16. Volvo Trucks Press Release / December 1, 2019 Hear the Swedish haulier Braås talk about their improved efficiency, high-performance vehicles and their Volvo FH16 750 developed for heavy loads and demanding driving. .
  17. Volvo Group Press Release / November 25, 2019 .
  18. Scania Group Press Release / December 6, 2019 For their high-flying wind turbine work, French company Joly Location uses a five-axle Scania P 450 truck equipped with a 90-metre Ruthmann crane and aerial platform. It took the company three years to develop and assemble this unique piece of equipment. The design adjustments included tank displacement and several modifications to the after-treatment system, while the chassis is four times thicker so that it can support the crane’s work basket. .
  19. Daimler Press Release / November 11, 2019 The plant in Wörth am Rhein is the largest truck assembly plant of Mercedes-Benz Trucks. Since 1963 the Mercedes-Benz Antos, Arocs and Atego trucks – as well as the Actros, the world's most successful heavy-duty truck for more than 20 years - are produced here. Up to 470 trucks leave Wörth every day, because customers in over 150 countries value the "quality made in Wörth". .
  20. Daimler Press Release / October 1, 2019 Thomas Built Buses is the leading school bus manufacturer in North America. The 103 year old Daimler subsidiary is based in High Point, N.C.. Every school day, more than 25 million children ride the bus to school. Our school buses are the first thing they see in the morning and the last part of their school day. .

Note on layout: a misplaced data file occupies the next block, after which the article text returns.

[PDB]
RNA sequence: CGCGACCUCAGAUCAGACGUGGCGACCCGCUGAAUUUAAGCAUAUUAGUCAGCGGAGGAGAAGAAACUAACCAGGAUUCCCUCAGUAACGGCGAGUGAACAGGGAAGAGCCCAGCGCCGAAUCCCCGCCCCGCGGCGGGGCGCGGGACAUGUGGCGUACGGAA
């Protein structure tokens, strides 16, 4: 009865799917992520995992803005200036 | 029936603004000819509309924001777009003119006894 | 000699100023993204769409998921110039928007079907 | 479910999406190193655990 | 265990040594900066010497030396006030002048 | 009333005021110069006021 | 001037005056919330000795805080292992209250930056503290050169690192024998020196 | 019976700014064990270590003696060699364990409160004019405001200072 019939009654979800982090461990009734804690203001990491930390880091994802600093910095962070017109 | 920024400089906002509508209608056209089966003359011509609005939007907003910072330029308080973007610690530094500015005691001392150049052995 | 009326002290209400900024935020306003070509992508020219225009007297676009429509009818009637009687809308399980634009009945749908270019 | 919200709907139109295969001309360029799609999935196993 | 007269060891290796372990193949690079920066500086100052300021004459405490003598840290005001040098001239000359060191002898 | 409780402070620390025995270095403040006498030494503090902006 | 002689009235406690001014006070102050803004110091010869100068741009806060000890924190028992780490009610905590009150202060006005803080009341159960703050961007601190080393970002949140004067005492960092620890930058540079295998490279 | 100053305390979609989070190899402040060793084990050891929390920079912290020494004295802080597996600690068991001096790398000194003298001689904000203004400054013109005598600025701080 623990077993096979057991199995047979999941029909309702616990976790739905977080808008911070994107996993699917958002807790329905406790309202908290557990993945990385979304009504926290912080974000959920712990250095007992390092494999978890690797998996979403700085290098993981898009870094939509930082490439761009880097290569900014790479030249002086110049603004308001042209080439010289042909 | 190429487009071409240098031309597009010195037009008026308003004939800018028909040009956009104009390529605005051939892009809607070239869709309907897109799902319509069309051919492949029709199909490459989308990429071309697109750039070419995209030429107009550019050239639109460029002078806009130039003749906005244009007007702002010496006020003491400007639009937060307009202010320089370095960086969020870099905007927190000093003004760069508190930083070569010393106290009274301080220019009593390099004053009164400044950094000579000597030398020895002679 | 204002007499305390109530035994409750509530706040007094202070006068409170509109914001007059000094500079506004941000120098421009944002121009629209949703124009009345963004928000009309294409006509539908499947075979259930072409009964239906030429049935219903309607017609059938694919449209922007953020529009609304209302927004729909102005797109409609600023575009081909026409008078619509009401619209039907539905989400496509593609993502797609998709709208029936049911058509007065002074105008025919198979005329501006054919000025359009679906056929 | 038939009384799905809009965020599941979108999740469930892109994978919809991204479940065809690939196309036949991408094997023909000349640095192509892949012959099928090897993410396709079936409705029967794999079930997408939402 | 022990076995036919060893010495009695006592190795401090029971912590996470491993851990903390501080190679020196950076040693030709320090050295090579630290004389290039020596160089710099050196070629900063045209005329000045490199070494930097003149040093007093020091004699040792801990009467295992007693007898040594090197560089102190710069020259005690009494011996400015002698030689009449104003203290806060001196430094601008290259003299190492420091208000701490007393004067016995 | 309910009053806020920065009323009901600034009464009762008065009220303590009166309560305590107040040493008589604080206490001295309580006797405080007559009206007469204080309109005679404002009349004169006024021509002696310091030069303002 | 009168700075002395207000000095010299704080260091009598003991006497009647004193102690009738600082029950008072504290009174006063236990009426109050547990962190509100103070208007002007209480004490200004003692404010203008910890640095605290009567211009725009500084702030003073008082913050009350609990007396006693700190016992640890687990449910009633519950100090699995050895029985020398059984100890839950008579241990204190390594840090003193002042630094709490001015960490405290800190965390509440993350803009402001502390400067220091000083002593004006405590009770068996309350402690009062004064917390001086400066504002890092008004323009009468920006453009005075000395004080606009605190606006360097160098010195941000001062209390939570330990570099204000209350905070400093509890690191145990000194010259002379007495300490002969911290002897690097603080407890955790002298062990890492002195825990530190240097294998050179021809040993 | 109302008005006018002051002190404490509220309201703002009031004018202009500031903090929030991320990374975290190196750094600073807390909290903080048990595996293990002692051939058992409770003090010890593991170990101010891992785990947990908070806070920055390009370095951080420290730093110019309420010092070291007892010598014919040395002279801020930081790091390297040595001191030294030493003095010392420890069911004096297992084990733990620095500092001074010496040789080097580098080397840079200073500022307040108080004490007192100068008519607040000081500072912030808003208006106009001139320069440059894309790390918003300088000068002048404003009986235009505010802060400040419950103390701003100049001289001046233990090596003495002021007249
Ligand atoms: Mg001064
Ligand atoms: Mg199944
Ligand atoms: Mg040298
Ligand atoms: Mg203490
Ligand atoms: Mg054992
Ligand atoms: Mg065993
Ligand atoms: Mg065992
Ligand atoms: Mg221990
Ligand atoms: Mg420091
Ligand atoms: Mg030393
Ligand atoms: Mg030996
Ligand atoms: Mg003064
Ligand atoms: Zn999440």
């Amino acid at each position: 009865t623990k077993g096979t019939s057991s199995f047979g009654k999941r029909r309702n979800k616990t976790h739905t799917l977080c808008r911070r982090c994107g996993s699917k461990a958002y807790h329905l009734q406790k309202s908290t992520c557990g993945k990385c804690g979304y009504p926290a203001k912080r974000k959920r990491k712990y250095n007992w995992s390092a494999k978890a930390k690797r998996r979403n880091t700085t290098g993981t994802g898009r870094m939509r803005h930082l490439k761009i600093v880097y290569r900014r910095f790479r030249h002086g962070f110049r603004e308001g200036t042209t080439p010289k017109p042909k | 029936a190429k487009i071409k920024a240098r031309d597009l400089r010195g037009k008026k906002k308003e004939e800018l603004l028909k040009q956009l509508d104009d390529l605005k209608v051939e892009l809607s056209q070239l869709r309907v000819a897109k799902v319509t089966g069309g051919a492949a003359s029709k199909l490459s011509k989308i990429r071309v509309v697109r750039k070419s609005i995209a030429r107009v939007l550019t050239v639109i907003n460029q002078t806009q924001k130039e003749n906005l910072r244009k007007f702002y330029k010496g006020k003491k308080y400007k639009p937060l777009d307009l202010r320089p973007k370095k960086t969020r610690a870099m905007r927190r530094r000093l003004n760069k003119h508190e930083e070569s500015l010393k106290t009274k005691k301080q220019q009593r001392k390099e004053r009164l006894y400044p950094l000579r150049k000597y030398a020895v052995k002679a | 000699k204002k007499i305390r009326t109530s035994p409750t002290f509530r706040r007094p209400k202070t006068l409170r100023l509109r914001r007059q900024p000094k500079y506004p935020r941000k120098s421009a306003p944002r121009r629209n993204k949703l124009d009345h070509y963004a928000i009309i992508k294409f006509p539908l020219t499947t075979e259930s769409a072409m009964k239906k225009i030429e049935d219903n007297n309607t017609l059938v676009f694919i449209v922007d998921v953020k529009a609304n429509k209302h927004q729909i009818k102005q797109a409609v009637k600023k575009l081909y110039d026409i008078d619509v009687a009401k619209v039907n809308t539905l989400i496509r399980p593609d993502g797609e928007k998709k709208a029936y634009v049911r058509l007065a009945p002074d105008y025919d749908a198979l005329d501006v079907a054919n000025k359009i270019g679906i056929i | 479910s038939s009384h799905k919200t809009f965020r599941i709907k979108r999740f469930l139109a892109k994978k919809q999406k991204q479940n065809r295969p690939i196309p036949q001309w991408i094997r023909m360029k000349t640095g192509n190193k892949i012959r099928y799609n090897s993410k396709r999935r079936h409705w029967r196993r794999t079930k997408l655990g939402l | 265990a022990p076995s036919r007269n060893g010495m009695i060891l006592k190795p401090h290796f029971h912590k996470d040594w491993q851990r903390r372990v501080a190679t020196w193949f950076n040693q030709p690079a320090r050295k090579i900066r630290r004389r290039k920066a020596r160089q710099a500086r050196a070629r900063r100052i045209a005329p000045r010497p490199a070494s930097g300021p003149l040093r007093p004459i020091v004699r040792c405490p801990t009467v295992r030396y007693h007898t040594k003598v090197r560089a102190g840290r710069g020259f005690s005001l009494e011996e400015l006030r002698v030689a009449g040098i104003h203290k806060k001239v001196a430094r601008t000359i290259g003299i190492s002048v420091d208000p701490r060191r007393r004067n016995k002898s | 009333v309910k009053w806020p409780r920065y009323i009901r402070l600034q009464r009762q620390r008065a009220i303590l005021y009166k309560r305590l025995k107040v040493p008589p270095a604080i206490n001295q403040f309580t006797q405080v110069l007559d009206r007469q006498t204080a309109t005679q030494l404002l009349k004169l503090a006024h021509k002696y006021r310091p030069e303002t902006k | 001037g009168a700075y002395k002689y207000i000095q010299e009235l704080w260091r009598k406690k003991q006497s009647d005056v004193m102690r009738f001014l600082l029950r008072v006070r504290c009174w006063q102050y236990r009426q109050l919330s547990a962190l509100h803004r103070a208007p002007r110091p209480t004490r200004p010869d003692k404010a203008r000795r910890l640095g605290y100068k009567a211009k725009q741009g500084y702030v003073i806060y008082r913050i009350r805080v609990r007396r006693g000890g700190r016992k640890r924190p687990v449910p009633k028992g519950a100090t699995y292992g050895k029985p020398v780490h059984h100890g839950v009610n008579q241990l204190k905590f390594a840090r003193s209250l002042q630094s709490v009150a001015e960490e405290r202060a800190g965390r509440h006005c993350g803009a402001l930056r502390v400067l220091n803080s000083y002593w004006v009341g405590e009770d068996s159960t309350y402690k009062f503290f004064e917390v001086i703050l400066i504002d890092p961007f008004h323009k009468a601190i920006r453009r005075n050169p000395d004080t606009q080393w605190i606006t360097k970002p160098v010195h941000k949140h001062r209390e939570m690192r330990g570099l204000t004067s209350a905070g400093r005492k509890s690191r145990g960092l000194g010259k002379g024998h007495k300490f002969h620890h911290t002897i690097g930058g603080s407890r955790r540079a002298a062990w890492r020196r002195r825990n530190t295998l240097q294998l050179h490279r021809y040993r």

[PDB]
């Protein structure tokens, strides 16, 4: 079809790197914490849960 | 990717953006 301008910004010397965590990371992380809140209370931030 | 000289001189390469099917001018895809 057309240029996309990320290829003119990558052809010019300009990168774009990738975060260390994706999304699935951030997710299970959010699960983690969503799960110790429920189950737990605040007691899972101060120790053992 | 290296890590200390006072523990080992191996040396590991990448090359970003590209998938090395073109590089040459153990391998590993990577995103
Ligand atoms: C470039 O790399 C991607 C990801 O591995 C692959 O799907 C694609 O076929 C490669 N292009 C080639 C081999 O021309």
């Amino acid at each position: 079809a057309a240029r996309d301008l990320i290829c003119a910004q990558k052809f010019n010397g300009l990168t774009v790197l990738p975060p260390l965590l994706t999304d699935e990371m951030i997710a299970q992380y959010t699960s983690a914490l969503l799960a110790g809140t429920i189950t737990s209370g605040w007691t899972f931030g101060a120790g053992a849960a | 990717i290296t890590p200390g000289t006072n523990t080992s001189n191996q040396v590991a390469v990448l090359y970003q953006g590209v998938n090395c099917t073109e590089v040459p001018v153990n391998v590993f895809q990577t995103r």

21. Daimler Press Release / December 5, 2019 Premiere of the success story that started 65 years ago Comfort and driving safety on par with that of a passenger car Reliability, robust design and an unrivalled service network Pioneer of the company’s internationalisation strategy at the time Stuttgart. Its impressive overall design concept made the Mercedes-Benz O 321 H/HL bus ─ which was unveiled 65 years ago ─ a resounding success. And the production figures provide solid proof of this: from October 1954 until December 1964, what was then Daimler-Benz AG manufactured a total of 18,083 buses, chassis and ckd parts kits for the O 321 H/HL (“ckd” stands for “completely knocked down”; parts kits for assembly in export countries). The competition ─ particularly in Europe ─ simply could not keep pace. The O 321 H/HL also ultimately turned Mercedes-Benz into a leading bus manufacturing company. The innovative concept employed laid the foundation for the vehicle’s success. To this end, the O 321 H/HL brought to the table what municipal, regional and interregional carriers as well as private companies were looking for. This not only gave Mercedes-Benz a considerable edge in Europe, but also paved the way to entering large key foreign markets such as Latin America. The O 321 H/HL became a very popular export item and an ambassador of the brand; furthermore it underscored the meaning of quality German workmanship all over the world. The exceptional starting point this generation of buses from Mercedes-Benz signified when it came to internationally positioning the company in the bus segment is also backed by the production figures of its even more successful successor model. From March 1965 until June 1976, no fewer than 32,281 O 302 buses, chassis and ckd parts kits were assembled. First all-new commercial vehicle design of the post-war period Taking a look back: in December 1954, when Daimler-Benz launched the O 321 H (the O 321 HL variant, which was 1,325 millimetres longer, entered the scene in mid-1957), the Second World War had not even been over for ten years yet. In the mid-1950s, Germany was still very much in the process of rebuilding its infrastructure. Although the company resumed manufacturing trucks as soon as 1945 and buses in 1948, the designs used were nothing more than pre-war specifications or modified vehicle layouts based on pre-war technology. An unmistakable departure in the spring of 1951 was the unveiling of the representative Mercedes-Benz 300 (W 186) ─ and one year later, the 300 SL racing sports car (W 194): Mercedes-Benz had returned to the international scene. In September 1953, the brand introduced the “Ponton” saloon type 180 (W 120) featuring a unibody construction, which was the first genuinely new design in the passenger car segment. This model was then followed by the 220 (W 180) in 1954. The 190 SL (W 121) and 300 SL “Gullwing” (W 198) production sports cars also debuted in 1954. If the company wanted to assert itself in the national and international playing fields, however, it not only needed to build on its pre-war success with passenger cars, but also with commercial vehicles. It also became generally accepted knowledge that different design principles apply to transporting people than to inanimate objects such as sand, steel and boxes. As such, the basic truck design did not represent the ideal platform for a bus. Design principles borrowed from passenger cars Daimler-Benz therefore adopted an innovative approach for the O 321 H. Designers devoted their attention to the design of the “Ponton” passenger cars to develop the new bus with an integrated floor assembly, a load-bearing body structure, a subframe front axle suspension with coil springs and recirculating-ball steering with dampers. So equipped, the new commercial vehicle easily met the requirements of high ride comfort and outstanding driving safety. Efficient production in the form of semi-integral construction and good product value rounded off the product offering. The floor assembly replaced the conventional ladder-type frame construction typically used in truck building. It comprised a welded floor frame group with a robust, torsionally stiff centre carrier as the main design feature. The sidewalls were designed as tall longitudinal members. In conjunction with the steel profile framework construction and panelling, the floor assembly formed a self-supporting unit designed to integrate with the factory bodies. The closed centre carrier also doubled as a ventilation and heating duct as well as accommodated linkages, electrical cables and compressed-air lines. Moreover, this design made it possible for external body manufacturers to offer chassis assemblies together with the matching bodies. The subframe supported the front axle construction and could be easily dismantled. Four wide rubber cushions served as connecting points to the body ─ a design feature that contributed significantly to a smooth ride and low vibration levels. The suspension fitted to the rigid front axle comprised coil springs pushed to the far corners of the vehicle, which were coupled with auxiliary springs and large telescoping shocks. Two transverse control arms aligned in parallel to the front axle beam absorbed cornering forces. A triangular strut channelled longitudinal and braking forces away from the front axle. The rear axle, which was fitted with leaf springs, integrated a robust torsion stabiliser bar. Agility and comfort The ball-and-nut steering system with damper assembly was “very smooth and almost entirely free of vibrations for such a large vehicle”, as commented by German trade magazine “Lastauto und Omnibus” in its 4/1955 issue. This, in conjunction with the large steering angle, gave the O 321 H an astounding level of agility. Its turning circle was a mere 16 metres! This was very beneficial during daily driving as the bus could easily navigate through tight city streets. And on long-distance runs, the bus was capable of traversing alpine roads with numerous hairpin bends ─ such as the Stelvio Pass ─ without having to back up. An outward indicator of its modern design was the appearance of the O 321 H. By leveraging the look of the front end, Hermann Ahrens lent the bus an air of the 190 SL and 300 SL, thereby making it the trendsetter for the design language of commercial vehicles to come. Also, as the export delivery ratio of the bus was unusually high at around 50 percent, this design became a familiar “face” for many different people spread out over multiple continents. The bus was shipped to no fewer than 63 countries, with leading customers in Iran, the United Arab Republic, Turkey, Austria, Saudi Arabia and Argentina. The O 321 H impressed on a global scale The design concept of the O 321 H impressed professional fleet operators around the world. It was available not only as a city bus with folding doors at the front and back (DM 45,000), but also as an intercity bus with hinged doors (DM 43,700) and a long-distance bus (DM 44,800). On the long-distance bus variant, roof edge glazing really opened up the interior in terms of space and light, and a sunroof option was also available! The OM 321 diesel engine rated to 81 kW (110 hp), which had a displacement of 5.1 litres from a six-cylinder block, was good for a top speed of 95 km/h. By way of comparison, at the time, the Mercedes-Benz 180 passenger car model reached no more than 126 km/h and the 180 D just 112 km/h. The O 321 H impressed experts right from the start with its appearance alone. “Lastauto und Omnibus” summed up in its 4/1955 issue: “We can summarise our assessment of the Mercedes-Benz O 321 H by stating that this all-new design represents one of the best (if not the best) production buses in this category that is currently on the market. The advertising slogan ‘handles like a passenger car’ is therefore not an exaggeration at all. The bus simply has a car-like feeling to it, which we experienced for ourselves in dense city traffic as well as on the icy roads in the Upper Black Forest.” Trade magazine “Auto Motor und Sport” came to the following conclusion in its 8/1955 issue: “The groundbreaking new path taken by Daimler-Benz is perhaps most impressively demonstrated by citing the following figures: compared to the O 3500, the kerb weight per passenger seat has been reduced from 172.5 kilograms to 138.5 kilograms, while the engine output per tonne of gross weight has increased from 11.6 to 13.1 hp. Who would not call this progress?” Successful production in Mannheim On 26 April 1960, the ten thousandth 321 model series bus rolled off the assembly line at the Mannheim plant ─ a milestone marker for Daimler-Benz AG, which was able to achieve a bus production output in Europe that differed only slightly from that of passenger cars in a proportional comparison. In December 1964, production of the O 321 H/HL at the Mannheim plant came to a halt after 18,083 units had been assembled. This marked the end of the professional career of the most successful bus to ever bear the star up to this point in time ─ a bus that also made a significant contribution to building and strengthening the global position of the Mercedes-Benz brand. The O 302 successor model continued this tradition with ease and even greater success. .